“I have stilled and quieted my soul.” (Psalm 131:2)There is a new kind of cold that I have experienced since we moved to Edmonton. It is a deep, dry cold and when the sky is dark, it is the kind of cold that could make you forget anything warm you ever knew. But it is also a cold that forces quiet in you because it literally takes your breath away.
“For you O Lord, my soul in stillness waits. Truly my hope is in you.”
“I have stilled my soul” usually means something like quieting anxious thoughts, waiting with a certain amount of patience and calm. I have stilled my soul. But still may not only describe the method of waiting, but also the length of waiting. I wait with a soul that is still. And though the waiting is long, I wait still.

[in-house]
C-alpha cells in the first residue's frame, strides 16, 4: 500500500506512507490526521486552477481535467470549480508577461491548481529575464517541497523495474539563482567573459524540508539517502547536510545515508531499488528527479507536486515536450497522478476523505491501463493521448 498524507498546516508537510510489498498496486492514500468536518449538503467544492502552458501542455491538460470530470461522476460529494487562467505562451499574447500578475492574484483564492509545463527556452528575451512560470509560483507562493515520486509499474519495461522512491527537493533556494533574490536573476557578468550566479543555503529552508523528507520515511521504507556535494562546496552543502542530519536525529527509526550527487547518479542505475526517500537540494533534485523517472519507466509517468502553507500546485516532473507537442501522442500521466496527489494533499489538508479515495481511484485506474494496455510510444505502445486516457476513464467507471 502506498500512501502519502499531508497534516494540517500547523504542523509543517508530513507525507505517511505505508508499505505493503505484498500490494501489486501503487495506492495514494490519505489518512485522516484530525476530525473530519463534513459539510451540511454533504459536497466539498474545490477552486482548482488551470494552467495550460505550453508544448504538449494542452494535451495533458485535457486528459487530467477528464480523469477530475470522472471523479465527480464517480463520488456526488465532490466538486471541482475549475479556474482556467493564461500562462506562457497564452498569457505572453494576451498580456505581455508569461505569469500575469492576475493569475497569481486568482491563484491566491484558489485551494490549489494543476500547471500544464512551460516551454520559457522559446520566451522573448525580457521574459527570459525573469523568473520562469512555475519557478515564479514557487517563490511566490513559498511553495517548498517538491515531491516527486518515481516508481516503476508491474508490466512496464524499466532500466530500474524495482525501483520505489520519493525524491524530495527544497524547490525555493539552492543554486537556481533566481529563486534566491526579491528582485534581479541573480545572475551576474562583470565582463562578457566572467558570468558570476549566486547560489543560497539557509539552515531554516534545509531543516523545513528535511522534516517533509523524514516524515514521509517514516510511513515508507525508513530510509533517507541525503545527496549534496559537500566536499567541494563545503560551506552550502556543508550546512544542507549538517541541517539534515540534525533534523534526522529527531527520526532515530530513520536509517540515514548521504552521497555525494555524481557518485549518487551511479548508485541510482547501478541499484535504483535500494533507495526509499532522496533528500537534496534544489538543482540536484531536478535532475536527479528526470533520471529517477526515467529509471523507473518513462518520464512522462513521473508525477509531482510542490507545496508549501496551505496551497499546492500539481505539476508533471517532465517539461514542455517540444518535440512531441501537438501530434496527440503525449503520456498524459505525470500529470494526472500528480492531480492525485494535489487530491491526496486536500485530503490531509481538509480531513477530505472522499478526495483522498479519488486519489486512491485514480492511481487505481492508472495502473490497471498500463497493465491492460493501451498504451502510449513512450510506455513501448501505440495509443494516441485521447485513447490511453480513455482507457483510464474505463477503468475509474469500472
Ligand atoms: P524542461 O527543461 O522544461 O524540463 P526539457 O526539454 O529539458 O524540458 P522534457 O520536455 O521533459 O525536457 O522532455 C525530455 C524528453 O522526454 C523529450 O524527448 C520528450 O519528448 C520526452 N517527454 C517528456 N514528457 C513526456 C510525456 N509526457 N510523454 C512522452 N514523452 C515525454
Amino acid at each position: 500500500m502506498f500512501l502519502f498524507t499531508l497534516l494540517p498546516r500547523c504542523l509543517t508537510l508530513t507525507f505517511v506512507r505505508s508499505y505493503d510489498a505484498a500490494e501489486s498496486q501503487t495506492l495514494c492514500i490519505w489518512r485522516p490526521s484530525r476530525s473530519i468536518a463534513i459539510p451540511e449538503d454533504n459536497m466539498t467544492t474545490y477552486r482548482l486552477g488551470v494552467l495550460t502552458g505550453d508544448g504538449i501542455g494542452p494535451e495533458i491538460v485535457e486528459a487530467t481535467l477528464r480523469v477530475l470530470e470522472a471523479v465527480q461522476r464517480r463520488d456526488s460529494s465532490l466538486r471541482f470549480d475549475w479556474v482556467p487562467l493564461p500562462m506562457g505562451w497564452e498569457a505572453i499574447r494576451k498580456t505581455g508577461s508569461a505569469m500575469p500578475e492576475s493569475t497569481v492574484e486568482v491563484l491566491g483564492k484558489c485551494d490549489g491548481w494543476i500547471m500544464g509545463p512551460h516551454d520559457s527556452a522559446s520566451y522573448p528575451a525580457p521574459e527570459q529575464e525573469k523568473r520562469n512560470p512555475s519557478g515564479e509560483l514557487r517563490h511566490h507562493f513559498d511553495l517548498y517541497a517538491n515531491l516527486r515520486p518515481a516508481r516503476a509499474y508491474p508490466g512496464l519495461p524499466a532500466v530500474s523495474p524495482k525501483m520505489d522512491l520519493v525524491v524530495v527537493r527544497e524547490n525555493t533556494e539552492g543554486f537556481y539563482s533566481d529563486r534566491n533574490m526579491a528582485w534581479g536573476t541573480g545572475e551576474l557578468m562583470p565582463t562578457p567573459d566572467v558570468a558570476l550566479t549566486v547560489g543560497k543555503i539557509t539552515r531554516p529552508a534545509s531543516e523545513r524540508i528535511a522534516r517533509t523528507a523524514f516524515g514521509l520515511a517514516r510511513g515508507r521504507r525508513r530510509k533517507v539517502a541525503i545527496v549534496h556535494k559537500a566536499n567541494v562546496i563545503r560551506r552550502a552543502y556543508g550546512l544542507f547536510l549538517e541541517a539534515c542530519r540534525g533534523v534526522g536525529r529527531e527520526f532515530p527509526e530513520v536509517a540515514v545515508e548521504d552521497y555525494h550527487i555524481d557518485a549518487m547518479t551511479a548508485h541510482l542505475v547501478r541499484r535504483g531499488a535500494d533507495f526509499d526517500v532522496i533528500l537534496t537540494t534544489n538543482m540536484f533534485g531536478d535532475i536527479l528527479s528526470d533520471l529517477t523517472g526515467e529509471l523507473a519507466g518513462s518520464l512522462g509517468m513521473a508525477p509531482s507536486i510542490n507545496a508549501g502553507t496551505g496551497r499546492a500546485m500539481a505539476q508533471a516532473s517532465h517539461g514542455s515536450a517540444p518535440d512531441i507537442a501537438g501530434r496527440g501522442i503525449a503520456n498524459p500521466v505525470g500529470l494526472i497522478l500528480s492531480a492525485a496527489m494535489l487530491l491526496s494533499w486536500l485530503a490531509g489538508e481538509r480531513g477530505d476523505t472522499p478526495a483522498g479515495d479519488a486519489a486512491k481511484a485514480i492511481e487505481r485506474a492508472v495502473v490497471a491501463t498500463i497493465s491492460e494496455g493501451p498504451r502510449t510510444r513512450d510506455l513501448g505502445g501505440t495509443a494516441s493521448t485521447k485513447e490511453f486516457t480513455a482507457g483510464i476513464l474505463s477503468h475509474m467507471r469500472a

Maybe I can also “still” my soul by convincing it that in the dark of a windless night, there is still reason to hope. Still, my soul, there is reason to hope still. A reason that pierces through the darkness and cold in which we wait without breath. Still, we wait. Still.